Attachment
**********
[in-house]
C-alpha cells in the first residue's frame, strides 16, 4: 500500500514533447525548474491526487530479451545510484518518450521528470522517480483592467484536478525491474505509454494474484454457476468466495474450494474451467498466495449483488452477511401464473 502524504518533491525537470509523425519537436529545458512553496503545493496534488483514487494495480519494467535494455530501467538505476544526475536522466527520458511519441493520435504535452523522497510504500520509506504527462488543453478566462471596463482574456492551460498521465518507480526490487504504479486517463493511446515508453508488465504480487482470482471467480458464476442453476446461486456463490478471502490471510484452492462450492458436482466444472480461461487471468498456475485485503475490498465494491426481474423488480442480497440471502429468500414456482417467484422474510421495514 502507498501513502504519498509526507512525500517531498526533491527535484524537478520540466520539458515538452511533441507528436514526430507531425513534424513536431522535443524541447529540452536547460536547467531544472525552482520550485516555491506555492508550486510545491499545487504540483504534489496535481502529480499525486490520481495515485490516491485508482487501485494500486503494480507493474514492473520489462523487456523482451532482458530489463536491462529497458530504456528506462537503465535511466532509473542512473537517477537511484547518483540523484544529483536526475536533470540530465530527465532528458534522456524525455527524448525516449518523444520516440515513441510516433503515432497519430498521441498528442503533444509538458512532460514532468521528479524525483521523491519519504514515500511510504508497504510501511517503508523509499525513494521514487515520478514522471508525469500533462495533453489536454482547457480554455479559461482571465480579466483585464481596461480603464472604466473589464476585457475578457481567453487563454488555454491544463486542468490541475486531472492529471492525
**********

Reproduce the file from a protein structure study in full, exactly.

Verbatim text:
[in-house]
C-alpha cells in the first residue's frame, strides 16, 4: 500500500514533447525548474491526487530479451545510484518518450521528470522517480483592467484536478525491474505509454494474484454457476468466495474450494474451467498466495449483488452477511401464473 502524504518533491525537470509523425519537436529545458512553496503545493496534488483514487494495480519494467535494455530501467538505476544526475536522466527520458511519441493520435504535452523522497510504500520509506504527462488543453478566462471596463482574456492551460498521465518507480526490487504504479486517463493511446515508453508488465504480487482470482471467480458464476442453476446461486456463490478471502490471510484452492462450492458436482466444472480461461487471468498456475485485503475490498465494491426481474423488480442480497440471502429468500414456482417467484422474510421495514 502507498501513502504519498509526507512525500517531498526533491527535484524537478520540466520539458515538452511533441507528436514526430507531425513534424513536431522535443524541447529540452536547460536547467531544472525552482520550485516555491506555492508550486510545491499545487504540483504534489496535481502529480499525486490520481495515485490516491485508482487501485494500486503494480507493474514492473520489462523487456523482451532482458530489463536491462529497458530504456528506462537503465535511466532509473542512473537517477537511484547518483540523484544529483536526475536533470540530465530527465532528458534522456524525455527524448525516449518523444520516440515513441510516433503515432497519430498521441498528442503533444509538458512532460514532468521528479524525483521523491519519504514515500511510504508497504510501511517503508523509499525513494521514487515520478514522471508525469500533462495533453489536454482547457480554455479559461482571465480579466483585464481596461480603464472604466473589464476585457475578457481567453487563454488555454491544463486542468490541475486531472492529471492525